Assessing Family-Centered Care in Iranian NICUs from Perspective of Neonatal Individual Developmental Care

Document Type : Original Article


1 Ali Asghar Children’s Hospital, Iran University of Medical Sciences, Tehran, Iran

2 Medical Ethics and Law Research Center, Shahid Beheshti University of Medical Sciences, Tehran, Iran

3 Neonatal Research Center, Paediatric Department, Shiraz University of Medical Sciences, Shiraz, Iran

4 Department of Epidemiology, School of Health, Arak University of Medical Sciences, Arak, Iran

5 Children Health Research Center, Tabriz University of Medical Sciences, Tabriz, Iran


Background: Preterm deliveries and premature babies are among challenges for families and communities. A family-centered care model is a model that helps families become less challenged by preterm birth and learn how to care for their premature infants. The aim of this study was to evaluate the implementation of family-centered care in the Iranian neonatal intensive care units (NICUs).
Methods: This national cross-sectional study was conducted on a total of 23 NICUs of 9 universities of medical sciences, where students were trained in the neonatology fellowship course, in seven provinces of Iran. Family-centered developmental care was assessed in six different domains, including the philosophy of nursery, family communication, family support, family resources, admission and discharge planning, and decision-making. In addition, a total of 29 items were asked. The data were analyzed using Stata software (version 13) using descriptive statistical tests.
Results: The mean scores in all domains were weak, and the total score for all domains was 34.18 (95% CI: 33.75-34.60) out of 100. The mean scores were 30 in the philosophy of nursery, 43.47 in family communication, 26.71 in family support, 35 in family resources, 45 in admission and discharge planning, and 25 in decision-making. The lowest score was reported for decision-making, and the highest score was reported for admission and discharge planning.
Conclusion: Since family-centered developmental care in Iran is not favorable, the obtained findings suggest the development of a suitable plan to upgrade family-centered developmental care as well as comprehensive NICU care, including developmental care, with regard to other domains.


1. Hall SL, Phillips R, Hynan MT. Transforming NICU care to provide comprehensive family support. Newborn Infant Nurs Rev. 2016; 16(2):69-73.
2. Pritchard VE, Montgomery-Honger A. A comparison
of parent and staff perceptions of setting-specific and everyday stressors encountered by parents with very preterm infants experiencing neonatal intensive care. Early Hum Dev. 2014; 90(10):549-55.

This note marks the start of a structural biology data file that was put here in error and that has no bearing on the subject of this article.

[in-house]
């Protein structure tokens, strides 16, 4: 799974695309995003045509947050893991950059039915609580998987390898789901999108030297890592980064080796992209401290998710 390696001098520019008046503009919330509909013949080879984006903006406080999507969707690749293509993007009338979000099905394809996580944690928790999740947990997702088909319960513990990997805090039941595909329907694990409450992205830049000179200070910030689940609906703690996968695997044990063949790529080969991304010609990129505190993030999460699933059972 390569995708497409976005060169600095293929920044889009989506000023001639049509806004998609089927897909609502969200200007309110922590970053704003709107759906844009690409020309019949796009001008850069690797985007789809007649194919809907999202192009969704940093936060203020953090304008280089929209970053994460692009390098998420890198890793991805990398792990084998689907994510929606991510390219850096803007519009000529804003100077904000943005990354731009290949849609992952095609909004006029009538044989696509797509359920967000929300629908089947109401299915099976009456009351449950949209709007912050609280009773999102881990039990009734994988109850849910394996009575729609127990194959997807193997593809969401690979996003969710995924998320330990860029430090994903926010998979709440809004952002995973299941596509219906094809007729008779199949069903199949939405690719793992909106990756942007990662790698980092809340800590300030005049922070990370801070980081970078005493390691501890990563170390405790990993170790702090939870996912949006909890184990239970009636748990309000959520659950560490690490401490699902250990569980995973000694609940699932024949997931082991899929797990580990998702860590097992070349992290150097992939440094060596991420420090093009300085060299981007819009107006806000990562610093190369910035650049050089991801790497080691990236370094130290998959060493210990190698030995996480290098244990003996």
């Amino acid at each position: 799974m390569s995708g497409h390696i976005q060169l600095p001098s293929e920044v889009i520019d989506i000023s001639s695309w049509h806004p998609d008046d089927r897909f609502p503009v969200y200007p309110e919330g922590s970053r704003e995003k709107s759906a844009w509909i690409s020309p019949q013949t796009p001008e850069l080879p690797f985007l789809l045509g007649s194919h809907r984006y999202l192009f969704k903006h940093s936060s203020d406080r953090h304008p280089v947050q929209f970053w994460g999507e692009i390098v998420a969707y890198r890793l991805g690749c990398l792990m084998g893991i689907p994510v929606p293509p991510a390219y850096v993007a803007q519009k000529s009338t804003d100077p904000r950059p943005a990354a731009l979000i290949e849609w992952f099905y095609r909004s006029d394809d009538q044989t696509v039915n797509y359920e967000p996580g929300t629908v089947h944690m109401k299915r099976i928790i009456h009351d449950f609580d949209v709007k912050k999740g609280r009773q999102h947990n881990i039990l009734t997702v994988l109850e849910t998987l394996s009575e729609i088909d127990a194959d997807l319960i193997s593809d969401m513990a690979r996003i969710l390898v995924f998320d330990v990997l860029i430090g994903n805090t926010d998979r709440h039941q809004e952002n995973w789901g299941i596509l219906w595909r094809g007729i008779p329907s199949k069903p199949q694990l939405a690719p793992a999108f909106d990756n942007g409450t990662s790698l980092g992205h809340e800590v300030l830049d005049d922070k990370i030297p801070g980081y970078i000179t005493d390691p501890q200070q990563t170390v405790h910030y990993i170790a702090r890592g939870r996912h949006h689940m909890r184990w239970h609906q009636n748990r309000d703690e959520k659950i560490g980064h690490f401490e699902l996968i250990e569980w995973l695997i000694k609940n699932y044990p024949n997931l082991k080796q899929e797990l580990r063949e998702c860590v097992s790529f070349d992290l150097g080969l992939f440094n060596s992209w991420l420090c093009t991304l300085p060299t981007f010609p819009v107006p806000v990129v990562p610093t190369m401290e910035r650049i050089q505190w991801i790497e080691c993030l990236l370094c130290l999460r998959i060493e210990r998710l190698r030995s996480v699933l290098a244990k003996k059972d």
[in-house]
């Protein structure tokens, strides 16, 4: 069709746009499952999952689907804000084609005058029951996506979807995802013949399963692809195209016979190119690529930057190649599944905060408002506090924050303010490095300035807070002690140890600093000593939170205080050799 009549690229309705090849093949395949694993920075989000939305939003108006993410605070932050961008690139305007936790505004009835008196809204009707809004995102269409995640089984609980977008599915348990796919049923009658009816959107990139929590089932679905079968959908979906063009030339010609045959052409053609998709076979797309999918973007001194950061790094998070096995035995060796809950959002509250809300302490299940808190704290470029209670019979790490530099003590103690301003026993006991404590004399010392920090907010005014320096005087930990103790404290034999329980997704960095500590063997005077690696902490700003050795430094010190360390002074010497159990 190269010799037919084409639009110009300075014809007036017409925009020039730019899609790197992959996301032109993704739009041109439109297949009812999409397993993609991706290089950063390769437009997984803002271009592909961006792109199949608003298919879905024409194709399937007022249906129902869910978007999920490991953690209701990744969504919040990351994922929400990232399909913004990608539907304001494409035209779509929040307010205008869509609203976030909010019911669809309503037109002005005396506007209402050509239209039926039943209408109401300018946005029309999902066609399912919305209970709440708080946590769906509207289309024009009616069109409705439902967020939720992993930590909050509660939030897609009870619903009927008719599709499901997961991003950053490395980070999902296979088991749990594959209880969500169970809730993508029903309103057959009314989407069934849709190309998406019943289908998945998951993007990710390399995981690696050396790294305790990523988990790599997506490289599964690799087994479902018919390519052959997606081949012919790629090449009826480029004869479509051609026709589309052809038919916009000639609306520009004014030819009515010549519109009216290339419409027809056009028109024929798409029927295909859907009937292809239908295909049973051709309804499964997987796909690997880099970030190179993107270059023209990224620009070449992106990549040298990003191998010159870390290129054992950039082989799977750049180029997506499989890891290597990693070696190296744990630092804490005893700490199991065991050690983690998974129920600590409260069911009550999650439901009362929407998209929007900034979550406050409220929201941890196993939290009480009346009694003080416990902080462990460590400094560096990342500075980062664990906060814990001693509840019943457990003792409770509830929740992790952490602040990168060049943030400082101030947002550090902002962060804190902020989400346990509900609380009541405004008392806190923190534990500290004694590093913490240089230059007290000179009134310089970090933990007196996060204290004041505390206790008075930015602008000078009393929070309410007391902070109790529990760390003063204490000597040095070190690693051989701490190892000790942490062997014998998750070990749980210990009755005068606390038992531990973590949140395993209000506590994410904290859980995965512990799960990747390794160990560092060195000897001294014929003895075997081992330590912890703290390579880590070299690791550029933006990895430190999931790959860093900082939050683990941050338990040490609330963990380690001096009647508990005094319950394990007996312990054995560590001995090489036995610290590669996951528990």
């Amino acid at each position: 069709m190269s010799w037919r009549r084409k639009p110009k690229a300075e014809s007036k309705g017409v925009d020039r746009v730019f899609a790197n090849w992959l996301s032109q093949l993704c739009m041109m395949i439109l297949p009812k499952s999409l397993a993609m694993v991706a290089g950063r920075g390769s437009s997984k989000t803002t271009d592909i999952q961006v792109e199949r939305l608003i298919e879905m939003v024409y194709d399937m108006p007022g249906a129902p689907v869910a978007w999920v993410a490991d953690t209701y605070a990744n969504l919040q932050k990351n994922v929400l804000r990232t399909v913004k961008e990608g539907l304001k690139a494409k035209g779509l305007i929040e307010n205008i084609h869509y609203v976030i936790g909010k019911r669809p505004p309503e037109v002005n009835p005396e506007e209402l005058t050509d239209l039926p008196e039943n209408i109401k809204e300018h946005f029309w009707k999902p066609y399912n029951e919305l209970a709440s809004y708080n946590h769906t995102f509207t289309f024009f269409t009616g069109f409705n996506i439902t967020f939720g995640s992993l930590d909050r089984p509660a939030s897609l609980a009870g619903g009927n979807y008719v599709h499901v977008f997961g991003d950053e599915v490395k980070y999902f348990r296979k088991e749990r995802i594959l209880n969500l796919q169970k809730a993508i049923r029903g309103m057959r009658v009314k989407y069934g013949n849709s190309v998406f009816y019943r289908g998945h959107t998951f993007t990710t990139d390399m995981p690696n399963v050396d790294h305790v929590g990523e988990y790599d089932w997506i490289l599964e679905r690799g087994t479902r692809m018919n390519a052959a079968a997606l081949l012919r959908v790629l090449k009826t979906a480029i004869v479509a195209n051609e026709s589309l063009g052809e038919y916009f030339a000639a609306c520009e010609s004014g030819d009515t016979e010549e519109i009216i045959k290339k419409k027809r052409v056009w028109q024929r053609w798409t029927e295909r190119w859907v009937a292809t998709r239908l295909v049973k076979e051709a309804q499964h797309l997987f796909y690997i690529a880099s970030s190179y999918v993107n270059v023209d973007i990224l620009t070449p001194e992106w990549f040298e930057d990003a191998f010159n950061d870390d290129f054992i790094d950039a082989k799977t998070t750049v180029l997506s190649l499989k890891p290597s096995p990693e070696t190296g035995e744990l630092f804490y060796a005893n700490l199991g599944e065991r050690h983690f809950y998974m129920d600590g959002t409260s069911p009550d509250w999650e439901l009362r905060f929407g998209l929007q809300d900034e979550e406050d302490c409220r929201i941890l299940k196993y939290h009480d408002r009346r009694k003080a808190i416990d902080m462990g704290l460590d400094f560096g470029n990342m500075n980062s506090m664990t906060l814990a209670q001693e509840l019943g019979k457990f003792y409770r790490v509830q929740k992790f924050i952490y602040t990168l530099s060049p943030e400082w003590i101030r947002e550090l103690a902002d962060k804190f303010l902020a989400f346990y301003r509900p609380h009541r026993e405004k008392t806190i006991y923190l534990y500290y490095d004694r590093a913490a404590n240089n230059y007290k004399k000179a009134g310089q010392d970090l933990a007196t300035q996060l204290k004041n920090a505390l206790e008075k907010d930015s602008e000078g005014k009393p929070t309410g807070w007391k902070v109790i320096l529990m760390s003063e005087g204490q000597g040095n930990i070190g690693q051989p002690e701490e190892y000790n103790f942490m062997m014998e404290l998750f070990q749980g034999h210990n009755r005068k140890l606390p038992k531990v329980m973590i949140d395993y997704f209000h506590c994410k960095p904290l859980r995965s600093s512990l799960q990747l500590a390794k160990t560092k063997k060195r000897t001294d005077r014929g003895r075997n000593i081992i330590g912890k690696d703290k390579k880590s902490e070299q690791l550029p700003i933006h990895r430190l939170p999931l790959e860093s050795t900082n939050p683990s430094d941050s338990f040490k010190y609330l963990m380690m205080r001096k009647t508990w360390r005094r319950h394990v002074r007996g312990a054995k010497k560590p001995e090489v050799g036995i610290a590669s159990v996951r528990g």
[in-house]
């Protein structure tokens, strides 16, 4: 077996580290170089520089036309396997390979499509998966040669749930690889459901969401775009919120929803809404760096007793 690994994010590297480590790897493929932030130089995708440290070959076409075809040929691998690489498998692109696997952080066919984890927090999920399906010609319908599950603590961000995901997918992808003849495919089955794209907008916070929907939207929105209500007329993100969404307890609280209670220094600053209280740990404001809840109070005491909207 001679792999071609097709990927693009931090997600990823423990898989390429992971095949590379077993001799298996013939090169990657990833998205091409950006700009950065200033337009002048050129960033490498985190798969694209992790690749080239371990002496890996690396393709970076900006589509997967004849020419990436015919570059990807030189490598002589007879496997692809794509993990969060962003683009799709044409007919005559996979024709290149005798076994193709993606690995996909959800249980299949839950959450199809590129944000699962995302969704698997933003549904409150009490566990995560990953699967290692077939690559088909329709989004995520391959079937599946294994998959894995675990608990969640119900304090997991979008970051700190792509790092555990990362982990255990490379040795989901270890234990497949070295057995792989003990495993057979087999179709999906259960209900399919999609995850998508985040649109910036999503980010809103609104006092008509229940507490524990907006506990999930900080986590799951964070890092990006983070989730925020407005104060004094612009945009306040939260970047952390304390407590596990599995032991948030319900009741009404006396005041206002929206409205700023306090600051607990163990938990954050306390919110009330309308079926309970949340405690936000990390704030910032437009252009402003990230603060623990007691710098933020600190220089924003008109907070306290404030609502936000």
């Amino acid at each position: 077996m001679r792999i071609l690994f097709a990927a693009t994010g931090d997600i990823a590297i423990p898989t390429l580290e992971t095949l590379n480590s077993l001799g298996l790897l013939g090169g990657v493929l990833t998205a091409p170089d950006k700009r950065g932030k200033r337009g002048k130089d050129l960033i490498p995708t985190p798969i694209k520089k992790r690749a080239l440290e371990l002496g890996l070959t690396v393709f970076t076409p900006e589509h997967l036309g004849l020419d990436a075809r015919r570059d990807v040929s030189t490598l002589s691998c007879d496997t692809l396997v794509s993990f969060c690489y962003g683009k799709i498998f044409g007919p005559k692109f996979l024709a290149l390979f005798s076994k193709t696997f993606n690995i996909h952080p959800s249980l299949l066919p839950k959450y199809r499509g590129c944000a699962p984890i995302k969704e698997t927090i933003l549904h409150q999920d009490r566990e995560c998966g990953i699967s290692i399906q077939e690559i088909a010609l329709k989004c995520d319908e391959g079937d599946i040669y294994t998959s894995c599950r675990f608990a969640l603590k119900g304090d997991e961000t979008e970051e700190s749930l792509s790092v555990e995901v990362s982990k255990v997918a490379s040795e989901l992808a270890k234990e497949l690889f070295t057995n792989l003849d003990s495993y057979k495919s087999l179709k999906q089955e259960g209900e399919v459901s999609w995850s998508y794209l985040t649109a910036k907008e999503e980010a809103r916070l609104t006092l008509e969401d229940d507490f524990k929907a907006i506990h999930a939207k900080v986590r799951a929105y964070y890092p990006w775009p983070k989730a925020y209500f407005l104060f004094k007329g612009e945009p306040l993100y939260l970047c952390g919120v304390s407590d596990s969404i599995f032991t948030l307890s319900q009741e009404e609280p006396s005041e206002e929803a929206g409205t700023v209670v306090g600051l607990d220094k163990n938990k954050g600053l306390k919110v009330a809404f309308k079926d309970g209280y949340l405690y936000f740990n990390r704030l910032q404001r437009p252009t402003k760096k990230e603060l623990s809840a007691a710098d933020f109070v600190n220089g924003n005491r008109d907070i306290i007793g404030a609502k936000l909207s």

3. Samra HA, McGrath JM, Fischer S, Schumacher B, Dutcher J, Hansen J. The NICU parent risk evaluation and engagement model and instrument (PREEMI) for neonates in intensive care units. J Obstet Gynecol Neonatal Nurs. 2015; 44(1):114-26.
4. Woodward LJ, Bora S, Clark CA, Montgomery-Honger A, Pritchard VE, Spencer C, et al. Very preterm birth: maternal experiences of the neonatal intensive care environment. J Perinatol. 2014; 34(7):555-61.
5. Baia I, Amorim M, Silva S, Kelly-Irving M, de Freitas C, Alves E. Parenting very preterm infants and stress in Neonatal Intensive Care Units. Early Hum Dev. 2016; 101:3-9.
6. Gooding JS, Cooper LG, Blaine AI, Franck LS, Howse JL, Berns SD. Family support and family-centered care in the neonatal intensive care unit: origins, advances, impact. Semin Perinatol. 2011; 35(1): 20-8.
7. Cooper LG, Gooding JS, Gallagher J, Sternesky L, Ledsky R, Berns SD. Impact of a family-centered care initiative on NICU care, staff and families. J Perinatol. 2007; 27(Suppl 2):S32-7.
8. Westrup B, Stjernqvist K, Kleberg A, Hellström-Westas L, Lagercrantz H. Neonatal individualized care in practice: a Swedish experience. Semin Neonatol. 2002; 7(6):447-57.
9. ArshadiBostanabad M, NamdarArshatnab H, Balila M, Asghari Jafarabadi M, Ravanbakhsh K. Effect of family-centered intervention in neonatal intensive care unit on anxiety of parents. Int J Pediatr. 2017; 5(6):5101-11.
10. Aliabadi F, Kamali M, Borimnejad L, Rassafiani M, Rasti M, Shafaroodi N, et al. Supporting-emotional needs of Iranian parents with premature infants admitted to Neonatal Intensive Care Units. Med J Islam Repub Iran. 2014; 28:53.
11. Balbino FS, Balieiro MM, Mandetta MA. Measurement of family-centered care perception and parental stress in a neonatal unit. Rev Lat Am Enfermagem. 2016; 24:e2753.
12. Eskandari Z, Razavi Nejad M, Akrami F, Almasi-Hashiani A, Heidarzadeh M. Assessing staff-oriented care with developmental support approach in Iranian NICUs. J Matern Fetal Neonatal Med. 2019; 32(6):1009-13.
13. Razavi Nejad M, Eskandari Z, Heidarzadeh M, Afjeh A, Almasi-Hashiani A, Akrami F. Assessing infant-oriented care with developmental support approach in Iranian NICUs. J Matern Fetal Neonatal Med. 2018; 31(14):1851-5.
14. Razavi Nejad M, Heidarzadeh M, Mohagheghi P, Akrami F, Almasi-Hashiani A, Eskandary Z. Assessment of physical environment of Iran’s neonatal tertiary care centers from the perspective of the neonatal individualized developmental care. Iran J Neonatol. 2017; 8(4):20-5.
15. Kleberg A, Hellstrom-Westas L, Widstrom AM. Mothers' perception of Newborn Individualized Developmental Care and Assessment Program (NIDCAP) as compared to conventional care. Early Hum Dev. 2007; 83(6):403-11.
16. Wielenga JM, Smit BJ, Unk LK. How satisfied are parents supported by nurses with the NIDCAP model of care for their preterm infant? J Nurs Care Qual. 2006; 21(1):41-8.